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St. Louis’ regional transit agency OKs new contract with bus drivers, train operators

Passengers board a bus on Tuesday, Jan. 18, 2022, at St. Louis' MetroLink’s Grand Station.
Brian Munoz
St. Louis Public Radio
A new contract for bus drivers includes higher pay for busy routes like the 70 Grand, shown in January 2022.

The St. Louis region’s transit agency and the union representing most of its train and bus operators have approved a new three-year deal after more than a year of negotiations.

The Amalgamated Transit Union Local 788 voted 258-141 to ratify the deal. Metro’s board of trustees accepted it Thursday.

Taulby Roach, president and CEO of Bi-State Development, which operates Metro, said he was grateful for the ratification.

“We are all ready to move forward so we can focus on better serving our community with a renewed sense of pride and purpose,” he said.

The contract gives bus drivers, train operators, mechanics and clerical staff a 3% raise this year and next, on top of a 5% raise retroactive to July 1, 2022, that the sides agreed to last fall. It also includes higher pay for busier, late-night or other harder-to-staff bus routes.

Metro has made several rounds of cuts to bus service because of a driver shortage. Roach said the pay differential could make retention easier.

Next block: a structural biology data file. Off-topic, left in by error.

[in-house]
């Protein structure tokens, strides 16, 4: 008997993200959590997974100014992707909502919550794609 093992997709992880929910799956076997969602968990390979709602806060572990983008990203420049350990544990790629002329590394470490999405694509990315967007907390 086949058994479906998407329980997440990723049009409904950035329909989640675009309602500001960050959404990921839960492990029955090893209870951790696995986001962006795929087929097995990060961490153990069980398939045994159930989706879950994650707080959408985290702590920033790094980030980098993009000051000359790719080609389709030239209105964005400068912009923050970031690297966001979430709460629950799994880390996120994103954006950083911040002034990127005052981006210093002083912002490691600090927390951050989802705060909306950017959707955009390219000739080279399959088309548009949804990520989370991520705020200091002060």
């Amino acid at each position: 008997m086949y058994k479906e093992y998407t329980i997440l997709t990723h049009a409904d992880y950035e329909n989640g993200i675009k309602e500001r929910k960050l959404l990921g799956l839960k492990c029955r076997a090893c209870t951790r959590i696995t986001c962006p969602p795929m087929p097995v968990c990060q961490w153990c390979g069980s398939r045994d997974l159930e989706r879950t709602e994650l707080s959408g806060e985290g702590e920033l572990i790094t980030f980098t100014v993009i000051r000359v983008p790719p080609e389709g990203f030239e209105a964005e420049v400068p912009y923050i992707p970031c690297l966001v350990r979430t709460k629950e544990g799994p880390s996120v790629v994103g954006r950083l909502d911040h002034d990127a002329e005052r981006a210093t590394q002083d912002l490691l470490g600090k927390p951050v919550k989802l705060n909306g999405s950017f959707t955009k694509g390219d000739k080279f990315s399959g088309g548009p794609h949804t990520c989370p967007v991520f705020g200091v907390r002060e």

“A lot of the new drivers have a hard time because they're often working nights and weekends. So by encouraging some of our general workforce to work some of those, then that means some of our entry employees can have a better work-life balance,” he said.

The deal includes a $7,000 ratification bonus. Under the language, some or all of that amount can be directed to a 401(k) set up for employees by Metro.

“That little 401(k) boost right along with your pension is a game changer,” said Reginald Howard, president of ATU Local 788. “We’re so short of manpower that you had to do something to kind of attract people. And what Metro is doing is they’re really planting a seed.”

ATU Local 788 and Metro will be back at the bargaining table soon to negotiate a contract for drivers for Call-A-Ride, the agency’s paratransit service.

“We’ve got to get their wages up so we can get Call-A-Ride manpower back up,” Howard said. “Call-A-Ride is really short.”

Rachel is the justice correspondent at St. Louis Public Radio.
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